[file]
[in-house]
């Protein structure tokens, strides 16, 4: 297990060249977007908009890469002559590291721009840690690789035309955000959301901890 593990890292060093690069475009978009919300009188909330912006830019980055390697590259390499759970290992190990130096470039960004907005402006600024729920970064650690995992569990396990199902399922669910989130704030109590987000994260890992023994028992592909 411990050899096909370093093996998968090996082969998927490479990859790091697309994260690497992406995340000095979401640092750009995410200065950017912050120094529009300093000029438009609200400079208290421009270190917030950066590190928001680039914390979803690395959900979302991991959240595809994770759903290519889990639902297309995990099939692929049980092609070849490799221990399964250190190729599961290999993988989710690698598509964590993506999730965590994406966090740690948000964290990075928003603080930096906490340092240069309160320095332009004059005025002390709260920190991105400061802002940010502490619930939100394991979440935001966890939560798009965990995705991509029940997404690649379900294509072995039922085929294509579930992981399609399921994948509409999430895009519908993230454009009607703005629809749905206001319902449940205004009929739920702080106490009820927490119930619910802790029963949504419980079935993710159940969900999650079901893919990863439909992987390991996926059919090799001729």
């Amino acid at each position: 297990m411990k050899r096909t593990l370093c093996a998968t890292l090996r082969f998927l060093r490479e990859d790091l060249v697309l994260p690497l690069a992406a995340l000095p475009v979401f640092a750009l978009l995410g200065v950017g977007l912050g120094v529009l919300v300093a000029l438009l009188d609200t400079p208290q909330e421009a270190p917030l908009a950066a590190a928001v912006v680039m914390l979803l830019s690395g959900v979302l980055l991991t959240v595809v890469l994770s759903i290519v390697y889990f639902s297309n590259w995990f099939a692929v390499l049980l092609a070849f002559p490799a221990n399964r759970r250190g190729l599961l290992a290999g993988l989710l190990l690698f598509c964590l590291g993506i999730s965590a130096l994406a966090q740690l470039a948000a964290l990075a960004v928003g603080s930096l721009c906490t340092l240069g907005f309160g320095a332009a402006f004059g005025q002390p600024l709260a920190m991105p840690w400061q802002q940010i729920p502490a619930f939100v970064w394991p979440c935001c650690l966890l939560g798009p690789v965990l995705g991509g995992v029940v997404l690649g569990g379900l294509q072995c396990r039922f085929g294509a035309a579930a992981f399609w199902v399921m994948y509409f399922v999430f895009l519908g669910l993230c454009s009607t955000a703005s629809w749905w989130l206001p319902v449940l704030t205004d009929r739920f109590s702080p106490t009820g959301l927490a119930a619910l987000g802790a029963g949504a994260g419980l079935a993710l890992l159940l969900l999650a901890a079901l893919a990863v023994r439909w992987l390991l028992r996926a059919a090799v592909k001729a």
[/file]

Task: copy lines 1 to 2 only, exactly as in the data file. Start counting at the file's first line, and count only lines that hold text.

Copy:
[in-house]
């Protein structure tokens, strides 16, 4: 297990060249977007908009890469002559590291721009840690690789035309955000959301901890 593990890292060093690069475009978009919300009188909330912006830019980055390697590259390499759970290992190990130096470039960004907005402006600024729920970064650690995992569990396990199902399922669910989130704030109590987000994260890992023994028992592909 411990050899096909370093093996998968090996082969998927490479990859790091697309994260690497992406995340000095979401640092750009995410200065950017912050120094529009300093000029438009609200400079208290421009270190917030950066590190928001680039914390979803690395959900979302991991959240595809994770759903290519889990639902297309995990099939692929049980092609070849490799221990399964250190190729599961290999993988989710690698598509964590993506999730965590994406966090740690948000964290990075928003603080930096906490340092240069309160320095332009004059005025002390709260920190991105400061802002940010502490619930939100394991979440935001966890939560798009965990995705991509029940997404690649379900294509072995039922085929294509579930992981399609399921994948509409999430895009519908993230454009009607703005629809749905206001319902449940205004009929739920702080106490009820927490119930619910802790029963949504419980079935993710159940969900999650079901893919990863439909992987390991996926059919090799001729």